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The Two-Faith Marriage

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For thousands of years, people have expected their children to marry within their family faith and culture. Family life, in its largest sense, is easier this way. Marriage partners are easier to find among shared communities like synagogues, mosques, parochial schools or parishes; families know more about each other and often form smoother in-law relationships. Religious rituals bind partners to preceding generations as well as to their future children and to one another. All the thousand small, nearly invisible connections shared faith creates helps to enable more stable marriages and thicker, stronger emotional ties between parents, children, in-laws and the larger religious community.             It isn’t the distrust of the outside world as much as the desire to sustain the uniqueness of a specific religious worldview that has linked Catholic to Catholic, Jew to Jew, Muslim to Muslim, Hmong to Hmong in marriage for generations. The practical, easier simplicity of share…

For teens texting is the new talking | Minnesota Public Radio NewsQ

Though late to the game, I have become a fan of the short-hand email version of communication, texting. At least, the positive, stay-in-touch with my teenagers feature of it.

But for this coming generation of near-adults, it seems that texting is the primary mode of relationship connection. What will that mean to them in the future?

Listen in to Kerri Miller's MidMorning talk show on MPR this week to hear a discussion of this topic.

For teens texting is the new talking | Minnesota Public Radio NewsQ

Glad They Didn't Call

A couple of weeks back I wrote an essay for the Savage Pacer, one of the columns I have done for the paper every few weeks or so since 1997. This time, I wrote about my disgust with the Roman Catholic leadership about the decades of cover ups of child abuse and pedophilia that continue to be discovered. I am just one of the hundreds of people writing, blogging, speaking, and interviewing recently on this continuing scandal. My ideas are certainly not unique in any way, and are informed by my 25+ years of study and personal service as a pastor of the Church.

Want to read it? Here it is:  Savage Pacer column

It generated a lot of feedback. I'm happy I have more than a few readers, and that I can continue to inspire people with my words. But the most angry people respond, of course, and their letters to the editor were printed in the paper last week. I decided I didn't need to read them myself. I guess they were pointed upset and shocked. I'm just glad they didn't write …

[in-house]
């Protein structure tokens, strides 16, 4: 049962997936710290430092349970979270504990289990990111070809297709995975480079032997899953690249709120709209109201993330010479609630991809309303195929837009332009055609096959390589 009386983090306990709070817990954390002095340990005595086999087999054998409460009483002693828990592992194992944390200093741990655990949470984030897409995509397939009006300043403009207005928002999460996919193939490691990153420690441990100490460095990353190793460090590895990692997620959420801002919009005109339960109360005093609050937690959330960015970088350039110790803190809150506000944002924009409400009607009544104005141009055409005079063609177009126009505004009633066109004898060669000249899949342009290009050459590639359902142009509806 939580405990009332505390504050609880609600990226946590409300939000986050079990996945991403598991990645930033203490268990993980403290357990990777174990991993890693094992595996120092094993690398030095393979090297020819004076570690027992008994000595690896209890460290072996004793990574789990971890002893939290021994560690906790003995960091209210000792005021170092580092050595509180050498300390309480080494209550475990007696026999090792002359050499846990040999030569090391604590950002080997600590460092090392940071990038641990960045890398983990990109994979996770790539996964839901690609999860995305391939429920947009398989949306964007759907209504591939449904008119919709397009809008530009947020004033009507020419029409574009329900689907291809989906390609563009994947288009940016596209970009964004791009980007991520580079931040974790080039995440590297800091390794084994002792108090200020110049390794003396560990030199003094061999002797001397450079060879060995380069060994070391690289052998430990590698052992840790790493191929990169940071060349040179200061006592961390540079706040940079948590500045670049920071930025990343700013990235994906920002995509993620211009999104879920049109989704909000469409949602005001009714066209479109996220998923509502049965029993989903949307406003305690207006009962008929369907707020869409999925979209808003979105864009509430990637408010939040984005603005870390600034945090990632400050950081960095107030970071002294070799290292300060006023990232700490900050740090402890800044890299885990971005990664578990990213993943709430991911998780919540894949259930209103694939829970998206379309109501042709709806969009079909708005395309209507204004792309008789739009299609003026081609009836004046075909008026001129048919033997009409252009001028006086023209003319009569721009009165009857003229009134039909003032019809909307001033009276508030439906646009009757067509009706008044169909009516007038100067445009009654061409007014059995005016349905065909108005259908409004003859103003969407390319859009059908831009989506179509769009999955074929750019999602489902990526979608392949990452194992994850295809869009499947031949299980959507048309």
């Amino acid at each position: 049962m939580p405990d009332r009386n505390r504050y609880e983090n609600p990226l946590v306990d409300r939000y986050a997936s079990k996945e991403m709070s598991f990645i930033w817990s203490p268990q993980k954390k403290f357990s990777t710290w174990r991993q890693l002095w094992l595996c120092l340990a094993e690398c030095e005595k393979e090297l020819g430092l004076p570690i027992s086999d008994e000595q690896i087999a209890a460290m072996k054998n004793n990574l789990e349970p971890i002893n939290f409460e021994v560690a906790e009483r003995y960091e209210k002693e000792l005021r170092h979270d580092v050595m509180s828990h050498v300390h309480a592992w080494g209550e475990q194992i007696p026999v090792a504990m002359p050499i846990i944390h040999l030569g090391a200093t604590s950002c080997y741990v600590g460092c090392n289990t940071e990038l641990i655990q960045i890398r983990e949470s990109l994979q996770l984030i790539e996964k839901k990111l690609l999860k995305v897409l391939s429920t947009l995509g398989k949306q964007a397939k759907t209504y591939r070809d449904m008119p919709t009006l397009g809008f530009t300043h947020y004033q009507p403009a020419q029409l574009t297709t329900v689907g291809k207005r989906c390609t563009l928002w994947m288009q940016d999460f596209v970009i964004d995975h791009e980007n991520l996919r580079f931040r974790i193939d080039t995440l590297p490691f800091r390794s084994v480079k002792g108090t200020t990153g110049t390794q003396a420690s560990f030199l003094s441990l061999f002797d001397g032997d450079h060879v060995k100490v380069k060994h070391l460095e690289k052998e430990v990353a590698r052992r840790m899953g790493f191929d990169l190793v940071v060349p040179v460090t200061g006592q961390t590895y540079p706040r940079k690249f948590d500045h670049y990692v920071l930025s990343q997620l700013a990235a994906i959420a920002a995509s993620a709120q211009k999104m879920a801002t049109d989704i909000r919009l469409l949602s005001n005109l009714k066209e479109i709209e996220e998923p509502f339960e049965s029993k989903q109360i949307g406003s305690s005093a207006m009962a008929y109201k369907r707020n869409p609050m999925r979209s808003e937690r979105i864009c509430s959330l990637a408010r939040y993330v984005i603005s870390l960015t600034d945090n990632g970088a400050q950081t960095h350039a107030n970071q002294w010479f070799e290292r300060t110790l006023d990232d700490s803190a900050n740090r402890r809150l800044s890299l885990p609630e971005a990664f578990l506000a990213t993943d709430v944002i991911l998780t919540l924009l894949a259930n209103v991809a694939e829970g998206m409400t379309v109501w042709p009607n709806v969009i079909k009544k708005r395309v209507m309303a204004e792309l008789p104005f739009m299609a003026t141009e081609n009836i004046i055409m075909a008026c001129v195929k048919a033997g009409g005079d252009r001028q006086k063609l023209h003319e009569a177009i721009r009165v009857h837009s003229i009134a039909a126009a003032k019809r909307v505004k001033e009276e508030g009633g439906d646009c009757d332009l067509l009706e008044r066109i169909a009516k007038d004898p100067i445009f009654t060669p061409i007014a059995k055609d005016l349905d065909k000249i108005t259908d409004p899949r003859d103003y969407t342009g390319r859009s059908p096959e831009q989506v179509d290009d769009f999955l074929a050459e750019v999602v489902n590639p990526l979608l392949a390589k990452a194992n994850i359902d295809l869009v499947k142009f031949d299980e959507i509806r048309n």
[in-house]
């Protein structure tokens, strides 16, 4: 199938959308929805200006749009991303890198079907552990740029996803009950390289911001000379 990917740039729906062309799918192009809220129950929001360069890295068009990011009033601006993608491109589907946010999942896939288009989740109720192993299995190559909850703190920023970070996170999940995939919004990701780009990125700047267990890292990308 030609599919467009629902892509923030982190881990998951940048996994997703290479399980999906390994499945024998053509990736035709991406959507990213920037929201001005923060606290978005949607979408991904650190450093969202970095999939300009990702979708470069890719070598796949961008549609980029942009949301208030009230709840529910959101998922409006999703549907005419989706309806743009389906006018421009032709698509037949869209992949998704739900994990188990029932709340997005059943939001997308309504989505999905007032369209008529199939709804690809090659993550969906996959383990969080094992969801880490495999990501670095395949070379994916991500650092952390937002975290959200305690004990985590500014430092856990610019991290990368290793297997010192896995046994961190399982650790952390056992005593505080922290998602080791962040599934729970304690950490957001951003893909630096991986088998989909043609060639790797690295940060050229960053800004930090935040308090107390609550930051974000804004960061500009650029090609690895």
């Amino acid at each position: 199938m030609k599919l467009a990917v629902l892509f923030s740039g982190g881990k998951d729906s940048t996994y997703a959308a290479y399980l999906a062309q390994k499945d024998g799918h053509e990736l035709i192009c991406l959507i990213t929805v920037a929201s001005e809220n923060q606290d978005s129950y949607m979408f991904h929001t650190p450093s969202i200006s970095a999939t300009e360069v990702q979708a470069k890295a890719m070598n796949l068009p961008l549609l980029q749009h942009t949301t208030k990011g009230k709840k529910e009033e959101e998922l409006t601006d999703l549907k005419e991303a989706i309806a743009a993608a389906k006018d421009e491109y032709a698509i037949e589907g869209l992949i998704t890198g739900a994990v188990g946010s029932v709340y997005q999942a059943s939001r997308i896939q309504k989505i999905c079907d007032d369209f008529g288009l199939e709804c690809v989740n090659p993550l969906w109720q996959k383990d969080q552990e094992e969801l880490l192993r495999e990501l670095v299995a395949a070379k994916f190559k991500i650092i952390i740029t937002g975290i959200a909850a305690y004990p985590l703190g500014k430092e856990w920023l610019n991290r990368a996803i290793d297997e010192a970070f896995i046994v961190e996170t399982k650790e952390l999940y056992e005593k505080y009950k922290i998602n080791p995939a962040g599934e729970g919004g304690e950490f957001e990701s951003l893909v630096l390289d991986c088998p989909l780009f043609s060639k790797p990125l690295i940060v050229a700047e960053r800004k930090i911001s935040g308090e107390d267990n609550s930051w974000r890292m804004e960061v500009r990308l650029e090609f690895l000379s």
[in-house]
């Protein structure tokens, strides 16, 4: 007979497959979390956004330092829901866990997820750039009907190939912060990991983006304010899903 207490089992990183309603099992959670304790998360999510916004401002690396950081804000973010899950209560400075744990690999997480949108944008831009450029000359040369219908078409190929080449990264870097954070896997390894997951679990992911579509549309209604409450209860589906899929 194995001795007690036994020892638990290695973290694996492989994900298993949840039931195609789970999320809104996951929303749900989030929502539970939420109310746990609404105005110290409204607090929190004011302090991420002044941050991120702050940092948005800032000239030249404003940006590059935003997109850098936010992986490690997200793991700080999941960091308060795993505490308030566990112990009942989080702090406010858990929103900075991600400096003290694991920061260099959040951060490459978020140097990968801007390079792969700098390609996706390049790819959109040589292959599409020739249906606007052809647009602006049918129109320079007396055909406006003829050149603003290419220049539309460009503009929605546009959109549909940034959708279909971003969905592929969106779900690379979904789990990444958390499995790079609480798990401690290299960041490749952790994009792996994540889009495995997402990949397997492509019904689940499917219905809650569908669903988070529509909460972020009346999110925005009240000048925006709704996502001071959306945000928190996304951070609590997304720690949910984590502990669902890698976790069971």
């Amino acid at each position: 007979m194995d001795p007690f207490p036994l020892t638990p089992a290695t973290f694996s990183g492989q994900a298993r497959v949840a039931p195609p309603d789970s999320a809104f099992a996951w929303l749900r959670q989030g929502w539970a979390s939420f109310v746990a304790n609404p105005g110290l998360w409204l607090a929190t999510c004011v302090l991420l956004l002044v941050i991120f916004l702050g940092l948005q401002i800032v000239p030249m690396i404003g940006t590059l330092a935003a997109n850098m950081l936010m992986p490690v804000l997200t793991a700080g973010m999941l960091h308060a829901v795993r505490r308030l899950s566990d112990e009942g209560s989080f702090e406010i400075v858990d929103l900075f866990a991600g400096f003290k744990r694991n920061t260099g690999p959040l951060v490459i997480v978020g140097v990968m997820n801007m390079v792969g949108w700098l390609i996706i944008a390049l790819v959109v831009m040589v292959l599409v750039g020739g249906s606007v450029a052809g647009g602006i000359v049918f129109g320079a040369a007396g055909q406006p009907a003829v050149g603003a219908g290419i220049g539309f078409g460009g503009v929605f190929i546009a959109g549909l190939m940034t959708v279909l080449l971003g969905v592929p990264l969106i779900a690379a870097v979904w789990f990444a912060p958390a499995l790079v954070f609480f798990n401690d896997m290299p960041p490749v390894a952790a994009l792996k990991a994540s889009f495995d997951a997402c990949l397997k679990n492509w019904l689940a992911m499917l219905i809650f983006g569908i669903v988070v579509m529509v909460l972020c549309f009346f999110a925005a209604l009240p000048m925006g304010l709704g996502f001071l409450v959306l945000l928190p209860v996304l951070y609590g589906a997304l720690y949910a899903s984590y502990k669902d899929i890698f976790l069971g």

Easter : As Simply as I Can

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I see it this way : God is part of the human experience. Constantly.

I believe that God uniquely joined with the one called Jesus and through him embodied the will and desire of God.  I hear in the NT gospels the constant pull of God toward healing, God's compassion for all human suffering, and God's dreams for a more just creation.

When Jesus was executed / crucified, I see the worse of human power brutalizing and silencing truth. God doesn't answer. Death happens. God allows the silence to speak.

And then God raises Jesus up from death. God heals Jesus even from death itself.

This is the central proclamation of the Christian faith: God is our Creator force whose hallmark is life, healing, and restoration. Along with others of the Christian community, I bear witness to God's drive to heal and restore the world. I have been healed. Over and over again.

And in death, even then, I will be healed and rise.

These are the central powers of God. And this is what Jesus, the…

Family Travels

The weather’s slowly warming across the country, and along with snow melt and longer days comes that familiar family travel time known as Spring Vacation. And though they may not be, as Charles Dickens’s wrote, “the best of times, the worst of times” in your family’s lives, travels together as a group can be some of the happiest as well as most stressful times you have together as a family.